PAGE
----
Wednesday, 5 March 2008

Overused idioms in genealogy

According to Wikipedia an idiom is "a term or phrase whose meaning cannot be deduced from the literal definitions and the arrangement of its parts, but refers instead to a figurative meaning that is known only through common use."

An overused idiom is a cliche, and do we ever have cliches in genealogy! Here are a couple of my (un)favourites.

Search brickwall on Google and the fourth hit is an article from ProGenealogists which describes brickwalls as "those genealogical research problems that seem too hard to solve." There is a Yahoo forum where you can post your brickwalls. Family Chronicle magazine has published 500 Brickwall Solutions to Genealogy Problems and More Brickwall Solutions to Genealogy Problems.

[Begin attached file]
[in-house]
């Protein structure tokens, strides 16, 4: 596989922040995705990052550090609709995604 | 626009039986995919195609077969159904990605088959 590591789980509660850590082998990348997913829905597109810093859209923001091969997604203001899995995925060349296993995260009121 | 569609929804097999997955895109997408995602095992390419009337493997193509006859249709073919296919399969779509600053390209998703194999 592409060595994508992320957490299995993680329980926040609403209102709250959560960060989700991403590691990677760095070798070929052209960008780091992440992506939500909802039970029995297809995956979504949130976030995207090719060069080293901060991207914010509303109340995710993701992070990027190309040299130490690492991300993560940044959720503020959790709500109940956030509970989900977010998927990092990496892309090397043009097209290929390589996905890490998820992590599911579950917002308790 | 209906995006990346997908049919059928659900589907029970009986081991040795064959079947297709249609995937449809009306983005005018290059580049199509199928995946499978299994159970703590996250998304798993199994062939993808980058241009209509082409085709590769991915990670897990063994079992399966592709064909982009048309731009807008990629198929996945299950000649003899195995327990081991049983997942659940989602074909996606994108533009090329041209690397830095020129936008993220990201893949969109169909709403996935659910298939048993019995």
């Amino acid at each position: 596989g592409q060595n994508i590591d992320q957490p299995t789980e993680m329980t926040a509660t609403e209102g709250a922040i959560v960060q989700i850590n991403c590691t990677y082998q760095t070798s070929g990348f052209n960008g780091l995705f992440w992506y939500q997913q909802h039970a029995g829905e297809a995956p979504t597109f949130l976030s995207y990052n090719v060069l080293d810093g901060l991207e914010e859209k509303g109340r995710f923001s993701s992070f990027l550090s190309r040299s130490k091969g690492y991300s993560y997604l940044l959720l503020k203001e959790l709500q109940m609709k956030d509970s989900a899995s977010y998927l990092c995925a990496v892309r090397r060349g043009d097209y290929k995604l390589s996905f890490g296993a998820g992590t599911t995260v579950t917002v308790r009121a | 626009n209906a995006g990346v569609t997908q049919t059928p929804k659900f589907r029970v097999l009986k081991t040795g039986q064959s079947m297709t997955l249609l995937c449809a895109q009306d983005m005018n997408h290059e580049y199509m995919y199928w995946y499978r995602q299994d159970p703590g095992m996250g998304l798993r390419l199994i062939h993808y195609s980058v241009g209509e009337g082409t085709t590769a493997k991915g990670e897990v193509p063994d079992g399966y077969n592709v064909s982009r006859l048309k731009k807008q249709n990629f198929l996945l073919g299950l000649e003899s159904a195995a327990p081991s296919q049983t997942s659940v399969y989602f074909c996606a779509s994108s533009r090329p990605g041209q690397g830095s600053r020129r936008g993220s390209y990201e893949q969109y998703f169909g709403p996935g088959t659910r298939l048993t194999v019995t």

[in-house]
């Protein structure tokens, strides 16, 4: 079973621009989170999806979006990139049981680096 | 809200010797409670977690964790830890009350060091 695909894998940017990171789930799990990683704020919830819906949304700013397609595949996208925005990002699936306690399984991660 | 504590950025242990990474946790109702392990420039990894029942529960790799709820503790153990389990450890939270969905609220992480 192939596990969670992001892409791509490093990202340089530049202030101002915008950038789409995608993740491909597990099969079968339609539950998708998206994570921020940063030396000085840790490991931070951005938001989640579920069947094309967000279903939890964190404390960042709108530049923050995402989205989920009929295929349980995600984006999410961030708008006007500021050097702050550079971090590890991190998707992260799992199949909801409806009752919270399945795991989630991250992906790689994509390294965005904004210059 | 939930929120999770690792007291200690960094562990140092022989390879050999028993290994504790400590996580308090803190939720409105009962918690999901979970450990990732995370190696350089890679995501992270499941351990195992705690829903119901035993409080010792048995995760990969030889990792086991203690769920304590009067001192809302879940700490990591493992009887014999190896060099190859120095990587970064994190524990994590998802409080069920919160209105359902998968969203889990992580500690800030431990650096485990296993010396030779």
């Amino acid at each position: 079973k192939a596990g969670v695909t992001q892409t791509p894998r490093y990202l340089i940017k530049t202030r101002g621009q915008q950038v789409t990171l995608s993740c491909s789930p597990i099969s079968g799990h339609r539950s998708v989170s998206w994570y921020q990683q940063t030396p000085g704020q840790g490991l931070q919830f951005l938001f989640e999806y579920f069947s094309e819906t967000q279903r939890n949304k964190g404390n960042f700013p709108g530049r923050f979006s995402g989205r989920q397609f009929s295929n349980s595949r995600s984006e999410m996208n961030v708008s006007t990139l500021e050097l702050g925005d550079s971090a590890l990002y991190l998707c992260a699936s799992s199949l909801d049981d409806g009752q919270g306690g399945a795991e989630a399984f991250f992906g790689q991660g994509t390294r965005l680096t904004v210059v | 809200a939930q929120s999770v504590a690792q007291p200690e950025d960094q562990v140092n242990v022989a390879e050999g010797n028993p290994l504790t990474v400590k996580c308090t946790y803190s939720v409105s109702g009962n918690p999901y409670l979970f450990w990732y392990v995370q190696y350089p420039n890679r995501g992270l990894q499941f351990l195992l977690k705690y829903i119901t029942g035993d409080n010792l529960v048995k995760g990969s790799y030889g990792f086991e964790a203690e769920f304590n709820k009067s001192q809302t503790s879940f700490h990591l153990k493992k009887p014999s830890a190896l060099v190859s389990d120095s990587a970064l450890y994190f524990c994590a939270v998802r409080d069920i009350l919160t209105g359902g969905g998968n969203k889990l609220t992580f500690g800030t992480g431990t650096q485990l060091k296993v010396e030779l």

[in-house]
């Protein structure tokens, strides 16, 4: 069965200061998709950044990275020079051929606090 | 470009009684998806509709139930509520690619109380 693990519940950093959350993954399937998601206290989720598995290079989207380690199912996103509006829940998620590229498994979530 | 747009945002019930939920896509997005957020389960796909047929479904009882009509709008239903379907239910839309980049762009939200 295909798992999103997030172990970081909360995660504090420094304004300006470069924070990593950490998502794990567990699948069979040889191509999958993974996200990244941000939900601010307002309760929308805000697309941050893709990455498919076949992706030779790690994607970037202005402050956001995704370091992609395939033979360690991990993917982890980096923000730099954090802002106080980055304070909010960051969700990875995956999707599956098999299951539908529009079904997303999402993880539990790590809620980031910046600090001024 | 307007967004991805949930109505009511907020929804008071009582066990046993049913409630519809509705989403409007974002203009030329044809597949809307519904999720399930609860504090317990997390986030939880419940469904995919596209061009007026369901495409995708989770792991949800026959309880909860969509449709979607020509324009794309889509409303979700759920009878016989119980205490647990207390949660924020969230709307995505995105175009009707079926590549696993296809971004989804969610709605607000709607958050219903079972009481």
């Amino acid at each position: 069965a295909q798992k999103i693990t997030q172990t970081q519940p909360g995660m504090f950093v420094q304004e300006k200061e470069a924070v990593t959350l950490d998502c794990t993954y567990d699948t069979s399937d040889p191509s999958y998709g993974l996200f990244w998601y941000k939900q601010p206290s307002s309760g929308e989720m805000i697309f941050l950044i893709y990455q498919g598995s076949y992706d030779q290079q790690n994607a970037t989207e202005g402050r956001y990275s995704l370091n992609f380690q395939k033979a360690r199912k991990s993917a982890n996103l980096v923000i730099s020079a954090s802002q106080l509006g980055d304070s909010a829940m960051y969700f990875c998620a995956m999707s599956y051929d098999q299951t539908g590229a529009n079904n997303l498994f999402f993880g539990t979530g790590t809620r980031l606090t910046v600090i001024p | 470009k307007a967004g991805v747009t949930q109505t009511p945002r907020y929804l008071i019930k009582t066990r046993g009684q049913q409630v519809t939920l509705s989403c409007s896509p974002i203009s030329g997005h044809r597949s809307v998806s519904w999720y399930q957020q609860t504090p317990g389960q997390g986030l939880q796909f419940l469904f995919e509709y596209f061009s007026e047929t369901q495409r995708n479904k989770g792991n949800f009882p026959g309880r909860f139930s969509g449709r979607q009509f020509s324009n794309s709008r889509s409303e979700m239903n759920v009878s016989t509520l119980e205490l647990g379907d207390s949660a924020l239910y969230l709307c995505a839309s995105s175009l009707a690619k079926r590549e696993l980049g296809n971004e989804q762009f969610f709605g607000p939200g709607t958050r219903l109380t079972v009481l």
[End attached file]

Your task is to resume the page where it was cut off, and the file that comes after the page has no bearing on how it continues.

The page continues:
Putting flesh on the bones means adding detail so as to make something more interesting. To means going beyond genealogy, the recitation of names, dates and relationships, to learning about the person's life as described in this article by Sher Leetooze on the Ontario Genealogical Society owned website "Generations, Memorial that live on." Incidentally, I hadn't encountered that web site previously. It has content, such as how to plan and funeral and a directory of florists, that seems a bit unusual for a genealogical society.

There must be many others. "Digging up you roots" comes to mind.

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